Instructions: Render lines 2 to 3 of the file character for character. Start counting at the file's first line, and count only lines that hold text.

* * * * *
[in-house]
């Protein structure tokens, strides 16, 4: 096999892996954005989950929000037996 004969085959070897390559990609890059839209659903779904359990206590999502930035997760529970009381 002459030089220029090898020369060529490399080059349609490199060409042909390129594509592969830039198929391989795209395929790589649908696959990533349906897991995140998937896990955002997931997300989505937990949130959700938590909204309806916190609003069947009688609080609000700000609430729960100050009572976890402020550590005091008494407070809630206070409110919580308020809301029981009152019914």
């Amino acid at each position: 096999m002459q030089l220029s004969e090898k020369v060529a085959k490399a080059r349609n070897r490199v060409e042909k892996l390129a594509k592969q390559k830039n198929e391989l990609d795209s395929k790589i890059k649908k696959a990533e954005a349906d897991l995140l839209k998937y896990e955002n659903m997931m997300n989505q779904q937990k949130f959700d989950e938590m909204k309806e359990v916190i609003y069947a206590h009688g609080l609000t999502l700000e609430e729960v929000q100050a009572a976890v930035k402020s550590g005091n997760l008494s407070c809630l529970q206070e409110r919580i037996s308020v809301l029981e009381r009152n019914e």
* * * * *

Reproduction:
């Protein structure tokens, strides 16, 4: 096999892996954005989950929000037996 004969085959070897390559990609890059839209659903779904359990206590999502930035997760529970009381 002459030089220029090898020369060529490399080059349609490199060409042909390129594509592969830039198929391989795209395929790589649908696959990533349906897991995140998937896990955002997931997300989505937990949130959700938590909204309806916190609003069947009688609080609000700000609430729960100050009572976890402020550590005091008494407070809630206070409110919580308020809301029981009152019914």
């Amino acid at each position: 096999m002459q030089l220029s004969e090898k020369v060529a085959k490399a080059r349609n070897r490199v060409e042909k892996l390129a594509k592969q390559k830039n198929e391989l990609d795209s395929k790589i890059k649908k696959a990533e954005a349906d897991l995140l839209k998937y896990e955002n659903m997931m997300n989505q779904q937990k949130f959700d989950e938590m909204k309806e359990v916190i609003y069947a206590h009688g609080l609000t999502l700000e609430e729960v929000q100050a009572a976890v930035k402020s550590g005091n997760l008494s407070c809630l529970q206070e409110r919580i037996s308020v809301l029981e009381r009152n019914e």